A number of toxins, including exotoxin A (PE) of Pseudomonas aeruginosa, kill cells by inhibiting protein synthesis. PE kills by ADP-ribosylation of the translation elongation factor 2, but many of the host factors required for entry, membrane translocation, and intracellular transport remain to be elucidated. A genome-wide genetic screen in human KBM7 cells was performed to uncover host factors used by PE, several of which were confirmed by CRISPR/Cas9-gene editing in a different cell type. Several proteins not previously implicated in the PE intoxication pathway were identified, including GPR107, an orphan G-protein-coupled receptor. GPR107 localizes to the trans-Golgi network and is essential for retrograde transport. It is cleaved by the endoprotease furin, and a disulfide bond connects the two cleaved fragments. Compromising this association affects the function of GPR107. The N-terminal region of GPR107 is critical for its biological function. GPR107 might be one of the long-sought receptors that associates with G-proteins to regulate intracellular vesicular transport.
Bio-protocol. Aug, 2014 | Pubmed ID: 28133622
Diacylglycerol (DAG) is a bioactive lipid with diverse biological roles. DAG transiently accumulates in a membrane upon receipt of an appropriate stimulus that activates phospholipase C to cleave phospholipids. The resulting hydrolysis product DAG binds to proteins such as protein kinase C to initiate a variety of downstream cellular processes. DAG kinases attenuate such responses by converting DAG to phosphatidic acid. This protocol describes an assay designed to quantify cellular DAG levels. The assay exploits the enzymatic conversion of DAG (sn-1,2-diacylglycerol) to phosphatidic acid (1,2-diacyl- sn-glycerol-3-phosphate) in conjunction with the incorporation of a radiolabeled phosphate group by DAG kinase (Figure 1). This assay was described in (Strijbis et al., 2013).
PLoS Pathogens. Oct, 2015 | Pubmed ID: 26431038
The ability of phagocytes to clear pathogens is an essential attribute of the innate immune response. The role of signaling lipid molecules such as phosphoinositides is well established, but the role of membrane sphingolipids in phagocytosis is largely unknown. Using a genetic approach and small molecule inhibitors, we show that phagocytosis of Candida albicans requires an intact sphingolipid biosynthetic pathway. Blockade of serine-palmitoyltransferase (SPT) and ceramide synthase-enzymes involved in sphingolipid biosynthesis- by myriocin and fumonisin B1, respectively, impaired phagocytosis by phagocytes. We used CRISPR/Cas9-mediated genome editing to generate Sptlc2-deficient DC2.4 dendritic cells, which lack serine palmitoyl transferase activity. Sptlc2-/- DC2.4 cells exhibited a stark defect in phagocytosis, were unable to bind fungal particles and failed to form a normal phagocytic cup to engulf C. albicans. Supplementing the growth media with GM1, the major ganglioside present at the cell surface, restored phagocytic activity of Sptlc2-/- DC2.4 cells. While overall membrane trafficking and endocytic pathways remained functional, Sptlc2-/- DC2.4 cells express reduced levels of the pattern recognition receptors Dectin-1 and TLR2 at the cell surface. Consistent with the in vitro data, compromised sphingolipid biosynthesis in mice sensitizes the animal to C. albicans infection. Sphingolipid biosynthesis is therefore critical for phagocytosis and in vivo clearance of C. albicans.
Proceedings of the National Academy of Sciences of the United States of America. Feb, 2016 | Pubmed ID: 26811477
Posttranslational modifications are central to the spatial and temporal regulation of protein function. Among others, phosphorylation and ubiquitylation are known to regulate proximal T-cell receptor (TCR) signaling. Here we used a systematic and unbiased approach to uncover deubiquitylating enzymes (DUBs) that participate during TCR signaling in primary mouse T lymphocytes. Using a C-terminally modified vinyl methyl ester variant of ubiquitin (HA-Ub-VME), we captured DUBs that are differentially recruited to the cytosol on TCR activation. We identified ubiquitin-specific peptidase (Usp) 12 and Usp46, which had not been previously described in this pathway. Stimulation with anti-CD3 resulted in phosphorylation and time-dependent translocation of Usp12 from the nucleus to the cytosol. Usp12(-/-) Jurkat cells displayed defective NFκB, NFAT, and MAPK activities owing to attenuated surface expression of TCR, which were rescued on reconstitution of wild type Usp12. Proximity-based labeling with BirA-Usp12 revealed several TCR adaptor proteins acting as interactors in stimulated cells, of which LAT and Trat1 displayed reduced expression in Usp12(-/-) cells. We demonstrate that Usp12 deubiquitylates and prevents lysosomal degradation of LAT and Trat1 to maintain the proximal TCR complex for the duration of signaling. Our approach benefits from the use of activity-based probes in primary cells without any previous genome modification, and underscores the importance of ubiquitin-mediated regulation to refine signaling cascades.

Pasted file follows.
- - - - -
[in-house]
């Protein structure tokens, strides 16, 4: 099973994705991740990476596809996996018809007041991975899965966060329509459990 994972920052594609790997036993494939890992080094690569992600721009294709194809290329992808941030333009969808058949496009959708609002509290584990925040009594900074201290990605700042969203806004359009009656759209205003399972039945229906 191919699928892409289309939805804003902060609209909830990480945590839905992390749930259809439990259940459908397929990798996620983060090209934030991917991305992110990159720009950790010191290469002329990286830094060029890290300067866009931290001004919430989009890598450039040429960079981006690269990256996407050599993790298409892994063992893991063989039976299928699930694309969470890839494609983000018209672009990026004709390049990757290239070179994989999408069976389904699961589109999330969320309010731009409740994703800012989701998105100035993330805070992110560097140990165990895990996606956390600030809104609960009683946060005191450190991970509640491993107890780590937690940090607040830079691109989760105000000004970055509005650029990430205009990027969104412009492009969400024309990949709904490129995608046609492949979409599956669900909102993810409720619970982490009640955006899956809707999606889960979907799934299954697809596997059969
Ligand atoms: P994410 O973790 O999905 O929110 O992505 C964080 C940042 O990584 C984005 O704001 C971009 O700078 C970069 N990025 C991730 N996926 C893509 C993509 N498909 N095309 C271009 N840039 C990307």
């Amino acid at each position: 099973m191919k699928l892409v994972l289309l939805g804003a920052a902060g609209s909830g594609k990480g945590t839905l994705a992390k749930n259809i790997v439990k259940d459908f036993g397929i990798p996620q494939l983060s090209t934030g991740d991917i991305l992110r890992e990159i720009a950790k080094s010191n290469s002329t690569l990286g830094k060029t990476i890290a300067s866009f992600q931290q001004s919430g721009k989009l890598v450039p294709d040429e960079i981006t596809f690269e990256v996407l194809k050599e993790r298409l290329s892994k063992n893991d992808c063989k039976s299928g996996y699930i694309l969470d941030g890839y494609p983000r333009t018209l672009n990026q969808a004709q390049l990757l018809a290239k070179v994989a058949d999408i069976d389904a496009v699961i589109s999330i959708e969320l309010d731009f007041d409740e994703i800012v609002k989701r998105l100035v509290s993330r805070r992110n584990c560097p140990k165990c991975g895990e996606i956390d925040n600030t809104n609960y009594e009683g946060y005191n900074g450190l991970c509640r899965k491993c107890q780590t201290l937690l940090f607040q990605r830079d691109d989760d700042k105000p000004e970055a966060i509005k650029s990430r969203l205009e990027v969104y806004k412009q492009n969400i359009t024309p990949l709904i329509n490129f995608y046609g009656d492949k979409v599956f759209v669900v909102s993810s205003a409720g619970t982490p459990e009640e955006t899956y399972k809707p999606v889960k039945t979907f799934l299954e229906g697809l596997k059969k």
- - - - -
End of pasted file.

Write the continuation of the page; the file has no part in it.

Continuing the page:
Switching Head Group Selectivity in Mammalian Sphingolipid Biosynthesis by Active-site Engineering of Sphingomyelin Synthases
Journal of Lipid Research. Jul, 2016 | Pubmed ID: 27165857
SM is a fundamental component of mammalian cell membranes that contributes to mechanical stability, signaling, and sorting. Its production involves the transfer of phosphocholine from phosphatidylcholine onto ceramide, a reaction catalyzed by SM synthase (SMS) 1 in the Golgi and SMS2 at the plasma membrane. Mammalian cells also synthesize trace amounts of the SM analog ceramide phosphoethanolamine (CPE), but the physiological relevance of CPE production is unclear. Previous work revealed that SMS2 is a bifunctional enzyme producing both SM and CPE, whereas a closely related enzyme, sphingomyelin synthase-related protein (SMSr)/SAMD8, acts as a monofunctional CPE synthase in the endoplasmatic reticulum. Using domain swapping and site-directed mutagenesis on enzymes expressed in defined lipid environments, we here identified structural determinants that mediate head group selectivity of SMS family members. Notably, a single residue adjacent to the catalytic histidine in the third exoplasmic loop profoundly influenced enzyme specificity, with glutamic acid permitting SMS-catalyzed CPE production and aspartic acid confining the enzyme to produce SM. An exchange of exoplasmic residues with SMSr proved sufficient to convert SMS1 into a bulk CPE synthase. This allowed us to establish mammalian cells that produce CPE rather than SM as the principal phosphosphingolipid and provide a model of the molecular interactions that impart catalytic specificity among SMS enzymes.